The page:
Nusa Dua is a first for me, I usually boomerang myself to the usual suspects, the hippy mecca and wellness rich Ubud area and the glitzy, boutique laden Seminyak, so something a little different on this occasion. The area is very attractive, for many holiday makers, I summise that it is the convenience of the location, beach front and not so far from the airport that makes Nusa Dua a destination of choice for so many big named, upscale brands.
Before arriving at The Mulia, I have to confess I didn't know what to expect, I had heard that it was massive and wondered how a resort so large could pull off a luxury service. On our approach to the resort seeing the building looming in the distance I thought perhaps this wasn't the right fit for The Spa Spy.
I love getting first impressions wrong, in fact, I do it quite a lot, and many of the longest friendships I hold dear are with people that on first meet rubbed me up the wrong way.
The Mulia is split into three components, the resort, a behemoth yet high quality enterprise, the boutique resort, a smaller version, and a member of Leading Hotels of the World, with even higher quality amenities and the Mulia's jewel in its crown is the sumptuous private Mulia Villas. This brand really does know how to cater to all tastes and all family demographics with differing budgets (albeit none cheap). It understands, and proves only too well that one size most definitely does not fit all, yet all guests can receive a top level of luxury and the conveniences of a large and well-oiled hotel.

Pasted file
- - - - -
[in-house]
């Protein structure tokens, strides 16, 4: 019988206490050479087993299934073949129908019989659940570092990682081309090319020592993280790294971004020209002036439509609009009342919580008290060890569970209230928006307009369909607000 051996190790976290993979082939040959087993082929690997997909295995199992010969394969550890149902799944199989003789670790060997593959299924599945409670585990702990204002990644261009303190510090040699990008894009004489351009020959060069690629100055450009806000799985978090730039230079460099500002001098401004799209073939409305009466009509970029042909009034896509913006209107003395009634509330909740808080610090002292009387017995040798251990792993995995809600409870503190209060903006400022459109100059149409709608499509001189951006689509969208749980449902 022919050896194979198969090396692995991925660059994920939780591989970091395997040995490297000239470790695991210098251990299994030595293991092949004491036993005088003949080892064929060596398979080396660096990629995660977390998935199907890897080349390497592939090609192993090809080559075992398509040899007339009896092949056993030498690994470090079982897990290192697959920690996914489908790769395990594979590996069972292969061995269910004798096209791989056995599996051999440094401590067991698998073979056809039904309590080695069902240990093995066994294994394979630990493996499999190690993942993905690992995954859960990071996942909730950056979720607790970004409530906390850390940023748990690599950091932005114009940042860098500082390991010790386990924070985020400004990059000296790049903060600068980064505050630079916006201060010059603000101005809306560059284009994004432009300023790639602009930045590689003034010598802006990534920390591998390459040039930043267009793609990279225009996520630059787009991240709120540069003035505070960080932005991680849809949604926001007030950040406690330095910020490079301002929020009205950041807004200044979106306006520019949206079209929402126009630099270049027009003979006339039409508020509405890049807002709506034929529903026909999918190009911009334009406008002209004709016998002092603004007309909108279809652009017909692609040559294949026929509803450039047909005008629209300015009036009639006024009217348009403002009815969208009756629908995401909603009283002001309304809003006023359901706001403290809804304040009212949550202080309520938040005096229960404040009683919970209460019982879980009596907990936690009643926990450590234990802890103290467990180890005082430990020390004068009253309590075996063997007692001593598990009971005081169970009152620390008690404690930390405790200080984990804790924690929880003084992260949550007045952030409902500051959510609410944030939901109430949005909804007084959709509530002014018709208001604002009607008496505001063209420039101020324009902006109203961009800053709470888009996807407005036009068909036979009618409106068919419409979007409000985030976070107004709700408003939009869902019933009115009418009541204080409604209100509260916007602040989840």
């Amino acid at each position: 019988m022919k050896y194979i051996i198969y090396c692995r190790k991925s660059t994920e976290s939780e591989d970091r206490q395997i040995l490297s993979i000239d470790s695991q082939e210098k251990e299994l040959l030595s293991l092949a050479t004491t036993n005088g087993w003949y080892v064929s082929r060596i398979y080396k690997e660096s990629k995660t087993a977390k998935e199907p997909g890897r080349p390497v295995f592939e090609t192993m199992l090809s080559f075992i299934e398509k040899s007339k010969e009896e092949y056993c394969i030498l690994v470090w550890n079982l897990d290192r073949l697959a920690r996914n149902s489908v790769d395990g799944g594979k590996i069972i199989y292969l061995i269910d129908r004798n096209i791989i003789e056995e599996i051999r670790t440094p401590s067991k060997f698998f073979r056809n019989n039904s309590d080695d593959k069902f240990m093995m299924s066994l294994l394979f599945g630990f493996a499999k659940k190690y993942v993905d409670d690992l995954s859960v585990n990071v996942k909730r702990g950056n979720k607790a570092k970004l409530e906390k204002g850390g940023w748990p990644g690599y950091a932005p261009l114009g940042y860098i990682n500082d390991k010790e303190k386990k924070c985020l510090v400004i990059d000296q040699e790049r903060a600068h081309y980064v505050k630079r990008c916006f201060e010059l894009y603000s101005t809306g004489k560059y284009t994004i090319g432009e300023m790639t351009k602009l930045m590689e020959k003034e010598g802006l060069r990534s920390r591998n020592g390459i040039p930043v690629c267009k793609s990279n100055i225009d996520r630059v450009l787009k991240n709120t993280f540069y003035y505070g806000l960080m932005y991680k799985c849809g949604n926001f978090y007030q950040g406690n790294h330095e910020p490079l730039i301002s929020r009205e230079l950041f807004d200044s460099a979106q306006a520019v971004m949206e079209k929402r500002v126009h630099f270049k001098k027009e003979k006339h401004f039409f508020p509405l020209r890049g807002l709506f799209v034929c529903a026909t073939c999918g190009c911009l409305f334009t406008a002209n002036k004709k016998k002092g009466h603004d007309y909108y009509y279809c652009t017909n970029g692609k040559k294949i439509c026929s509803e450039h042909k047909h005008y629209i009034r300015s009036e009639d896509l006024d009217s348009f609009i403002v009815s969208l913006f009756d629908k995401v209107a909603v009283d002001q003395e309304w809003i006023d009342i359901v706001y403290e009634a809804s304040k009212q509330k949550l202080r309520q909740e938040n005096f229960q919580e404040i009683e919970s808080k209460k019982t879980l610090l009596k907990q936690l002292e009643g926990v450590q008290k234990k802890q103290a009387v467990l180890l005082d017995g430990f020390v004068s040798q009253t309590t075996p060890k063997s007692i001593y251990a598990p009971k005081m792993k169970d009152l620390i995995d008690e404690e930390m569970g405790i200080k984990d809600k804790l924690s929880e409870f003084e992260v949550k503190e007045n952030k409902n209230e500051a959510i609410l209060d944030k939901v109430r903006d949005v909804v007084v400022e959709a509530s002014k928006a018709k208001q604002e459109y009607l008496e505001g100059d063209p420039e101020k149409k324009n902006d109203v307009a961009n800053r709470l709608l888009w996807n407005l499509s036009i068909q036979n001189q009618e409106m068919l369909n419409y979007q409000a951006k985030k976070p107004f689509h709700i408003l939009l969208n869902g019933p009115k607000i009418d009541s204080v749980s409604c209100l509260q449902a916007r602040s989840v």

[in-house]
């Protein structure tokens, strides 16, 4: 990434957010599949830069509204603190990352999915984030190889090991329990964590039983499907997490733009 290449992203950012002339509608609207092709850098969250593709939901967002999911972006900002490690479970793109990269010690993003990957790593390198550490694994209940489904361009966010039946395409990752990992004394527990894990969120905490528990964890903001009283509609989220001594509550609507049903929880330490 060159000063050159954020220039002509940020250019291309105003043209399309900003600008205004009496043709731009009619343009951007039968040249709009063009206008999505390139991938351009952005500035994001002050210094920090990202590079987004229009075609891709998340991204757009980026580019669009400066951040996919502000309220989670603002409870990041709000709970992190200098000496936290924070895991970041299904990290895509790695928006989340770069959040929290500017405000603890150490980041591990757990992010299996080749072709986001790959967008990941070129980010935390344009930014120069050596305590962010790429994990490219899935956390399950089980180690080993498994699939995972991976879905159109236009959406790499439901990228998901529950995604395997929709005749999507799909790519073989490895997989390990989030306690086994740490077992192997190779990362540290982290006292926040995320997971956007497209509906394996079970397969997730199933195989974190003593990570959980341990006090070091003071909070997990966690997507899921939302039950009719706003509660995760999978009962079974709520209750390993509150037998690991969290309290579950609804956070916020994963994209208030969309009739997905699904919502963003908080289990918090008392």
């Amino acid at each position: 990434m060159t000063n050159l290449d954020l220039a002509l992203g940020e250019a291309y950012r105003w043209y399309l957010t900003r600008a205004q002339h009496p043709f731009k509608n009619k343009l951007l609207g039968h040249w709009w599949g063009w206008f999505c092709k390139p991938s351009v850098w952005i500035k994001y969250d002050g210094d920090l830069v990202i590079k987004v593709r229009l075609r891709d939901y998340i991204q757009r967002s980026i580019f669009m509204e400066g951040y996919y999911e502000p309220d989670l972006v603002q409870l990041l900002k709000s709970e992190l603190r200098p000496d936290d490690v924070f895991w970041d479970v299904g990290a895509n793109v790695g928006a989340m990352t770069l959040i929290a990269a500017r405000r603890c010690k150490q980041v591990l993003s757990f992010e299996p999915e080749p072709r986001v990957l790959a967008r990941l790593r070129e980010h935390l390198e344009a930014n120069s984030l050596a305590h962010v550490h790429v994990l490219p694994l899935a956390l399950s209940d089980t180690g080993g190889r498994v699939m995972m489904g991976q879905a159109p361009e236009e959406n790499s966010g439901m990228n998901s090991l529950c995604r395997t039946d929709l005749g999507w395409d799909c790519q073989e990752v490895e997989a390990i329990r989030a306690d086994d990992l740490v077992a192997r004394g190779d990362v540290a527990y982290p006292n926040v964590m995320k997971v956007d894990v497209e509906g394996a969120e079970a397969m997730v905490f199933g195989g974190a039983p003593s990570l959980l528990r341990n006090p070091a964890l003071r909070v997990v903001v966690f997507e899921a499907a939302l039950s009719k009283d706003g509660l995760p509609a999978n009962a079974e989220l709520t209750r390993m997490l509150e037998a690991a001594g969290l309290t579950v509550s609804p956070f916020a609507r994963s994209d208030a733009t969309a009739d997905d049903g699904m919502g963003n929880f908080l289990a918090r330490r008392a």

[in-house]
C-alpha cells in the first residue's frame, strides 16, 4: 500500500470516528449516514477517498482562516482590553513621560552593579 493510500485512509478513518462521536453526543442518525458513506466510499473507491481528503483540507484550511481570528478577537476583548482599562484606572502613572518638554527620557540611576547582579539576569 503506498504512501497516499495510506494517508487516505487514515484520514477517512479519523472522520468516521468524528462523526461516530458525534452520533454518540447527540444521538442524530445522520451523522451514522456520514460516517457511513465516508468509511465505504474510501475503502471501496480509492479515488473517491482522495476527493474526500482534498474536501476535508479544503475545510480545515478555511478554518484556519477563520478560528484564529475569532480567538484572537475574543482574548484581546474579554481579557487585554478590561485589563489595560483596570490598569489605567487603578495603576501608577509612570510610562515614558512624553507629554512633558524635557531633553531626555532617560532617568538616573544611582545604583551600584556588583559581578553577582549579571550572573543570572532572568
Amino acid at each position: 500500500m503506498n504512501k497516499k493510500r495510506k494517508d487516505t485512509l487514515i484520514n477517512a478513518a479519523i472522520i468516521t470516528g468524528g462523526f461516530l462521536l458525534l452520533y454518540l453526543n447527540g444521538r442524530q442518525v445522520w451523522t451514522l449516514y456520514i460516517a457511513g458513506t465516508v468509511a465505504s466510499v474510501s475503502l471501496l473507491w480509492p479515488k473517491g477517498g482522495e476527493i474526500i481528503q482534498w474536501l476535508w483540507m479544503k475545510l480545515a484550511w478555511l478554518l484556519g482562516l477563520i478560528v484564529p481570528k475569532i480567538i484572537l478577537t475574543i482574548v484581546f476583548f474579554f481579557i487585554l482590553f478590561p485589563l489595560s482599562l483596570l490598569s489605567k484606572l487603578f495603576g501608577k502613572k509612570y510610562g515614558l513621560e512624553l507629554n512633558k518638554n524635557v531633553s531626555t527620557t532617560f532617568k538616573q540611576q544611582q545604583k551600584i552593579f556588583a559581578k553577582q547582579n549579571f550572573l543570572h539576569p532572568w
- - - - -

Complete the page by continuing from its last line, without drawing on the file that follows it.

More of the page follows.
The Mulia is the largest resort in Bali, and it is placed on the shoreline of Bali's Nusa Dua region that is in the south and home to several upscale global brands. From the resort you can see directly onto the beach and watch and hear the sounds of the thunderous Bali surf breaking on the nearby reef.
The Mulia Resort, which we stayed in, offers 526 rooms and large suites. The décor throughout makes great use of the beachside location and complements the lush greenery and striking blue of the sea and sky beautifully. Of course, the colours of Bali include their vibrant Frangipani pinks and sunny yellows and the resort has crafted an open and cool ambience with use of the expansive spaces (everywhere), to allow a feel of being outside when you are inside. Tranquil ponds and pools outside weave naturally around the gardens allowing a refreshing feel throughout the resort.
The Mulia is home to several restaurants, for its size it has to offer something for everyone; the selection of seven dining venues to choose from includes Table8, Edogin, Soleil, The Cafe, Mulia Deli, The Bar and ZJ's Bar & Lounge. The smaller resort and private villas also have their own dining outlets, more about that later.
The Spa, a short buggy ride away from the main resort, offers 20 treatment rooms, including 4 couple's suites, wellness suites including a state-of-the-art sauna and steam room, ice room, outdoor hydrotherapy pool, and an extremely well equipped gym can be found back at the resort that offers an assortment of classes including Pilates, yoga, circuit training and boot camp.